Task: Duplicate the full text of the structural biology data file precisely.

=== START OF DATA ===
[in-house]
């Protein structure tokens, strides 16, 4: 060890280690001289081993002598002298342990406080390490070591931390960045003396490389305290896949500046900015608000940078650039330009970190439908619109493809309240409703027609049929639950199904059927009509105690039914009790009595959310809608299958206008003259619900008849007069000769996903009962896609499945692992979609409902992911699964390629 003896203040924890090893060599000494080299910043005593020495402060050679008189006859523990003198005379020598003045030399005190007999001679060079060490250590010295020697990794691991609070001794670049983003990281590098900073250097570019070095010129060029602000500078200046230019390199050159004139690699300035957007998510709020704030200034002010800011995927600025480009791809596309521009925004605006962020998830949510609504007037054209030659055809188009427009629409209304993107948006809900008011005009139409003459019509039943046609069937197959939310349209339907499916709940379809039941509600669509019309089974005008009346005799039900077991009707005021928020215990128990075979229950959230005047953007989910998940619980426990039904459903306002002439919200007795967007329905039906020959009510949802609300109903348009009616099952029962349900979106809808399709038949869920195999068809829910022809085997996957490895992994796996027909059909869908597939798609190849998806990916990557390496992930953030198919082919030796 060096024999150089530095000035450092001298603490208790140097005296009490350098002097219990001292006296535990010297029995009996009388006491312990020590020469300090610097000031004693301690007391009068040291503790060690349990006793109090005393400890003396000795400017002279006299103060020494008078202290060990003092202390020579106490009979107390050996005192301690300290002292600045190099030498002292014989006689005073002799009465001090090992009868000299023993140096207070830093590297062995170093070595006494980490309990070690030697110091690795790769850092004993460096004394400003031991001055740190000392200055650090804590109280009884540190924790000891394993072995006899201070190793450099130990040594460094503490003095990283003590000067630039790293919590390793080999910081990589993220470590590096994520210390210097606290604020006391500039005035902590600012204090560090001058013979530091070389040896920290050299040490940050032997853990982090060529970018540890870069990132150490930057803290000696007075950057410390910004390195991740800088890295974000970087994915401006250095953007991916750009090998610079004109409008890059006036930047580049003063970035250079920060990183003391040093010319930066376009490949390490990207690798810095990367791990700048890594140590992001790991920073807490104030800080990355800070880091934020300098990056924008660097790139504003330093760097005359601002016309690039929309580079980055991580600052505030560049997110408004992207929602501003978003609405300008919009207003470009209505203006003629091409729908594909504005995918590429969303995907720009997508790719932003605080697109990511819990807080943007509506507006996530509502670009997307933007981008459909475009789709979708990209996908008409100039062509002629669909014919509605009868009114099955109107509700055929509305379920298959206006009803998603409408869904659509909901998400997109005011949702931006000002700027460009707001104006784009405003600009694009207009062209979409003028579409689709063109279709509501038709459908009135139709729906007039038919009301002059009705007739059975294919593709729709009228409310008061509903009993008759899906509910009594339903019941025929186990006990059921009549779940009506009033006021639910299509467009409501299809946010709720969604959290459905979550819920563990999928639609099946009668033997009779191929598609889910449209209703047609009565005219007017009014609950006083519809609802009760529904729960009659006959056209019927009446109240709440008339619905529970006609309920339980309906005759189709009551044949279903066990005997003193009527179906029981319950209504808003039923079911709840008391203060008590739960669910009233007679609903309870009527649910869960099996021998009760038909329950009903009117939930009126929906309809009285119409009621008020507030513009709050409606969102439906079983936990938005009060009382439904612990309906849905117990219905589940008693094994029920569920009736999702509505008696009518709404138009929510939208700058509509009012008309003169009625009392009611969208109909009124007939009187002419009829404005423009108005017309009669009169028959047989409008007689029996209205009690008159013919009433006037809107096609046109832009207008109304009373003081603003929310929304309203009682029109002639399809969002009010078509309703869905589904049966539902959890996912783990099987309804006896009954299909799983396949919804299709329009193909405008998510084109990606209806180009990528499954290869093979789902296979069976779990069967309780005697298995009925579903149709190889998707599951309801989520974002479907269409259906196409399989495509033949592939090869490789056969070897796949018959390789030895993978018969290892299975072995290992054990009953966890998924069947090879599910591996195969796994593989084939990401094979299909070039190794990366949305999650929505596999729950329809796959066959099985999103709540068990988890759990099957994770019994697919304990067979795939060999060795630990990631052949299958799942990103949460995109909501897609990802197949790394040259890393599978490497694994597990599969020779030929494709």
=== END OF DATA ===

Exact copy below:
[in-house]
């Protein structure tokens, strides 16, 4: 060890280690001289081993002598002298342990406080390490070591931390960045003396490389305290896949500046900015608000940078650039330009970190439908619109493809309240409703027609049929639950199904059927009509105690039914009790009595959310809608299958206008003259619900008849007069000769996903009962896609499945692992979609409902992911699964390629 003896203040924890090893060599000494080299910043005593020495402060050679008189006859523990003198005379020598003045030399005190007999001679060079060490250590010295020697990794691991609070001794670049983003990281590098900073250097570019070095010129060029602000500078200046230019390199050159004139690699300035957007998510709020704030200034002010800011995927600025480009791809596309521009925004605006962020998830949510609504007037054209030659055809188009427009629409209304993107948006809900008011005009139409003459019509039943046609069937197959939310349209339907499916709940379809039941509600669509019309089974005008009346005799039900077991009707005021928020215990128990075979229950959230005047953007989910998940619980426990039904459903306002002439919200007795967007329905039906020959009510949802609300109903348009009616099952029962349900979106809808399709038949869920195999068809829910022809085997996957490895992994796996027909059909869908597939798609190849998806990916990557390496992930953030198919082919030796 060096024999150089530095000035450092001298603490208790140097005296009490350098002097219990001292006296535990010297029995009996009388006491312990020590020469300090610097000031004693301690007391009068040291503790060690349990006793109090005393400890003396000795400017002279006299103060020494008078202290060990003092202390020579106490009979107390050996005192301690300290002292600045190099030498002292014989006689005073002799009465001090090992009868000299023993140096207070830093590297062995170093070595006494980490309990070690030697110091690795790769850092004993460096004394400003031991001055740190000392200055650090804590109280009884540190924790000891394993072995006899201070190793450099130990040594460094503490003095990283003590000067630039790293919590390793080999910081990589993220470590590096994520210390210097606290604020006391500039005035902590600012204090560090001058013979530091070389040896920290050299040490940050032997853990982090060529970018540890870069990132150490930057803290000696007075950057410390910004390195991740800088890295974000970087994915401006250095953007991916750009090998610079004109409008890059006036930047580049003063970035250079920060990183003391040093010319930066376009490949390490990207690798810095990367791990700048890594140590992001790991920073807490104030800080990355800070880091934020300098990056924008660097790139504003330093760097005359601002016309690039929309580079980055991580600052505030560049997110408004992207929602501003978003609405300008919009207003470009209505203006003629091409729908594909504005995918590429969303995907720009997508790719932003605080697109990511819990807080943007509506507006996530509502670009997307933007981008459909475009789709979708990209996908008409100039062509002629669909014919509605009868009114099955109107509700055929509305379920298959206006009803998603409408869904659509909901998400997109005011949702931006000002700027460009707001104006784009405003600009694009207009062209979409003028579409689709063109279709509501038709459908009135139709729906007039038919009301002059009705007739059975294919593709729709009228409310008061509903009993008759899906509910009594339903019941025929186990006990059921009549779940009506009033006021639910299509467009409501299809946010709720969604959290459905979550819920563990999928639609099946009668033997009779191929598609889910449209209703047609009565005219007017009014609950006083519809609802009760529904729960009659006959056209019927009446109240709440008339619905529970006609309920339980309906005759189709009551044949279903066990005997003193009527179906029981319950209504808003039923079911709840008391203060008590739960669910009233007679609903309870009527649910869960099996021998009760038909329950009903009117939930009126929906309809009285119409009621008020507030513009709050409606969102439906079983936990938005009060009382439904612990309906849905117990219905589940008693094994029920569920009736999702509505008696009518709404138009929510939208700058509509009012008309003169009625009392009611969208109909009124007939009187002419009829404005423009108005017309009669009169028959047989409008007689029996209205009690008159013919009433006037809107096609046109832009207008109304009373003081603003929310929304309203009682029109002639399809969002009010078509309703869905589904049966539902959890996912783990099987309804006896009954299909799983396949919804299709329009193909405008998510084109990606209806180009990528499954290869093979789902296979069976779990069967309780005697298995009925579903149709190889998707599951309801989520974002479907269409259906196409399989495509033949592939090869490789056969070897796949018959390789030895993978018969290892299975072995290992054990009953966890998924069947090879599910591996195969796994593989084939990401094979299909070039190794990366949305999650929505596999729950329809796959066959099985999103709540068990988890759990099957994770019994697919304990067979795939060999060795630990990631052949299958799942990103949460995109909501897609990802197949790394040259890393599978490497694994597990599969020779030929494709």